Turkey, US agree to approve roadmap on Syria

Turkey, US agree to approve roadmap on Syria

Serkan Demirtaş - BRUSSELS
Turkey, US agree to approve roadmap on Syria

Turkey and the United States have agreed to approve a road map on Syria “to avoid potential confrontation” between the two allies, Foreign Minister Mevlüt Çavuşoğlu has said after meeting with the new U.S. Secretary of State Mike Pompeo in Brussels on the occasion of a NATO summit.

“In our meeting we confirmed approval of a roadmap on which our joint working group has reached an initial agreement,” Çavuşoğlu told reporters after his meeting with Pompeo.

“We will implement the Manbij model in other parts of Syria, particularly east of the Euphrates. We’ll therefore be taking a step with the U.S. on an issue that causes tension in our bilateral ties. If the roadmap is implemented, the [Syrian Kurdish People’s Protection Units] YPG will be withdrawn from Manbij. Otherwise we’ll have to intervene against the terrorists just like we did in Afrin,” he said.

The meeting between the two took place less than 24 hours after Pompeo’s nomination as secretary of state was confirmed at Congress. Pompeo visited Ankara in February 2017 in his capacity as CIA director.

Çavuşoğlu added that Pompeo renewed a pending invitation for him to visit Washington in order to discuss and approve the Syria roadmap. The Turkey-U.S. working group established in January 2018 has been working on a plan to increase coordination between the two allies, particularly over the Manbij issue. At present U.S. troops are stationed alongside YPG militants in the campaign against the Islamic State of Iraq and the Levant (ISIL), drawing the ire of Ankara.

“If this roadmap is implemented ... the YPG will be withdrawn from Manbij and a transparent process will be carried out for the security and governance of the city,” Çavuşoğlu said.

He added that he found Pompeo “very determined” for the resolution of issues related to Syria. “He asked me to visit Washington as soon as possible so that we can resolve this quickly,” he said.

‘Talk about sanctions futile’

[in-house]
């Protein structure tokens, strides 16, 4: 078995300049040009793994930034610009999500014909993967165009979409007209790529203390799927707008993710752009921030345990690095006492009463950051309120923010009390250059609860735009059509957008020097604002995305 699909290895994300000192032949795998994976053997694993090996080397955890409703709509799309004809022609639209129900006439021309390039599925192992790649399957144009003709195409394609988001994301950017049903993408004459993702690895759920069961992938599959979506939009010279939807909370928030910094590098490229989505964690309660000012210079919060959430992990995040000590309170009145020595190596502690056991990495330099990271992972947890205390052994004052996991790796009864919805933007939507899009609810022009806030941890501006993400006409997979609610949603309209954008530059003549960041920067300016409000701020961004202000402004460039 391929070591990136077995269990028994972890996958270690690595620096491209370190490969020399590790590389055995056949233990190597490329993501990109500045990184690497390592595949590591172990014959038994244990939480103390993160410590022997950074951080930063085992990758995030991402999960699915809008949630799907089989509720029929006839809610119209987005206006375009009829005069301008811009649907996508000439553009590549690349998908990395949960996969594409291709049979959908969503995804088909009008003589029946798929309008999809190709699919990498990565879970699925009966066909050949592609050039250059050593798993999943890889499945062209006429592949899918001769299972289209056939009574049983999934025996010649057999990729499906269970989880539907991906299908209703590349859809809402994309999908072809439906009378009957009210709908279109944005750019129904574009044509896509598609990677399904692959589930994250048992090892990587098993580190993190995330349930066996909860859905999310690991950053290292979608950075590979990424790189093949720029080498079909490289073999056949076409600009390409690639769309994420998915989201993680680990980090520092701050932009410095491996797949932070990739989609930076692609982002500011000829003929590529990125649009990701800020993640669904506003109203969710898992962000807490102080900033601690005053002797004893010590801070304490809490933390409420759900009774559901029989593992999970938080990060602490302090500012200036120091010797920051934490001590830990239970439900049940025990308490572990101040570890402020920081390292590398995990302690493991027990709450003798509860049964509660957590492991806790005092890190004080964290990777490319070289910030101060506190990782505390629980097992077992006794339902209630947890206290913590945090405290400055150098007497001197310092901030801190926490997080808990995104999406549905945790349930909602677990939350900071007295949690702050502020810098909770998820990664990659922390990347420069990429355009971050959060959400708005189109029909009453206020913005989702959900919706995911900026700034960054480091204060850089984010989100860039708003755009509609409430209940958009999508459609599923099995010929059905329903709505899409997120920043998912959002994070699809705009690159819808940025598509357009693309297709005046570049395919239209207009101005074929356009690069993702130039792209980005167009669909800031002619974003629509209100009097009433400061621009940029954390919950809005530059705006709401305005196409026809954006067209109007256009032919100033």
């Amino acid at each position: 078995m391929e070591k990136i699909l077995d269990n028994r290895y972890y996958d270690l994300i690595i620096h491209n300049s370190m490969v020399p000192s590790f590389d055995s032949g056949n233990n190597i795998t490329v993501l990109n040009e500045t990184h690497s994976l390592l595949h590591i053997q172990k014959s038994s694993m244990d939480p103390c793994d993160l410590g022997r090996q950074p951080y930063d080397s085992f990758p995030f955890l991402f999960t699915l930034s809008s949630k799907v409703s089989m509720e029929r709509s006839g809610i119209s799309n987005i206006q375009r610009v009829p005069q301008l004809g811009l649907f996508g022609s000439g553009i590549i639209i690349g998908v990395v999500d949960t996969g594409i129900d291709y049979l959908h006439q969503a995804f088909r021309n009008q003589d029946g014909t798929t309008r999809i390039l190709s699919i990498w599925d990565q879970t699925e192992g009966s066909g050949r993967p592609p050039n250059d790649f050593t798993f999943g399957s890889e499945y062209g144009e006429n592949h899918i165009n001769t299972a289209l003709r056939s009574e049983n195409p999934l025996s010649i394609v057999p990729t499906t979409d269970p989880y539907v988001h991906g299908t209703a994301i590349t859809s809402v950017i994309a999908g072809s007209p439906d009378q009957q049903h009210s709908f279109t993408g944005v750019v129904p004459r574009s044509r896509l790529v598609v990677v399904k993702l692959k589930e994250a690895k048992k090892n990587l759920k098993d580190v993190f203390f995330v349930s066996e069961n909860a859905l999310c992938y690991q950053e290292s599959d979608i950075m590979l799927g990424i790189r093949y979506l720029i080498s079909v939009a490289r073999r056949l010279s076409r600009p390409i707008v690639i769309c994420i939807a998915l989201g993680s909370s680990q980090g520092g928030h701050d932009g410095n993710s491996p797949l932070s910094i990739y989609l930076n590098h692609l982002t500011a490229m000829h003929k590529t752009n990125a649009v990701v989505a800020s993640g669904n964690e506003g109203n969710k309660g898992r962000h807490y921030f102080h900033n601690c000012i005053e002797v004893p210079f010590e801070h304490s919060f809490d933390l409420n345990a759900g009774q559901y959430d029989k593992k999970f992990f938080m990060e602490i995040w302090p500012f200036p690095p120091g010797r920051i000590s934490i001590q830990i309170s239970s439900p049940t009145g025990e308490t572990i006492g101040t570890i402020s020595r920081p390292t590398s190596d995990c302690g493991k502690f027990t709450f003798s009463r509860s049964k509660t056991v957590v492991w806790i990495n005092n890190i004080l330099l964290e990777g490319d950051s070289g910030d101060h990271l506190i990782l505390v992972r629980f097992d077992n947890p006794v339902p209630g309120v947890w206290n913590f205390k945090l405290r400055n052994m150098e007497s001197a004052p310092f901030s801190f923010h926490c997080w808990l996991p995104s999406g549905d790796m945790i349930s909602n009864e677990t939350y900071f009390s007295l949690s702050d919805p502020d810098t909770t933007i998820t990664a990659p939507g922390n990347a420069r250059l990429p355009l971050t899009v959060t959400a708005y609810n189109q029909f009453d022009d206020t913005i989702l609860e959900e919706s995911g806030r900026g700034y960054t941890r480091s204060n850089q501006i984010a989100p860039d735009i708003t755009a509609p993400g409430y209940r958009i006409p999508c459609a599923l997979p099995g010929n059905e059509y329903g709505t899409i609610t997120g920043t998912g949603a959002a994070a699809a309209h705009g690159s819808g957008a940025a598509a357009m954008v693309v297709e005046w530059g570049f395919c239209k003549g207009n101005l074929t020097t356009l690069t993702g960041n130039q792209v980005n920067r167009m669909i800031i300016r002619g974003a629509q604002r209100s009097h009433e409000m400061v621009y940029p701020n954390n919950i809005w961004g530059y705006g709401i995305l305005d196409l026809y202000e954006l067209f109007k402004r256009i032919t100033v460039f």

Questioned about the recent campaign at the U.S. Congress to sanction Turkey over the arrest of Pastor Andrew Brunson on “terror” charges, Çavuşoğlu said this was a “legal issue and not a political one.”

Three U.S. congressmen proposed blocking the delivery of the F-35 joint strike fighters to Turkey because of the continued arrest of Brunson.

“This is a matter of justice. Sanctions or threats should not be on our agenda,” Çavuşoğlu said, vowing that any sanctions will be responded in kind. “I have openly told him [Pompeo] that sanctions should not be on the agenda. These would trigger counter-steps from us that would not be in our interest,” he added.

The minister stated that Turkey’s purchase of S-400 anti-ballistic missile systems came up during talks with Pompeo. “As he has just been appointed as foreign minister, I summarized the process for him. I told him: ‘We were about to purchase this system from you [but were denied], because it’s a security need of ours. What would you do in that case?’” Çavuşoğlu said.

Turkey was in talks with French-Italian consortium Eurosam and would be happy to discuss future procurement of anti-ballistic missile system from the U.S. as well, he added.

“The S-400 sale is done. We can only talk about what we can do [with the U.S.] in the subsequent process,” Çavuşoğlu said.

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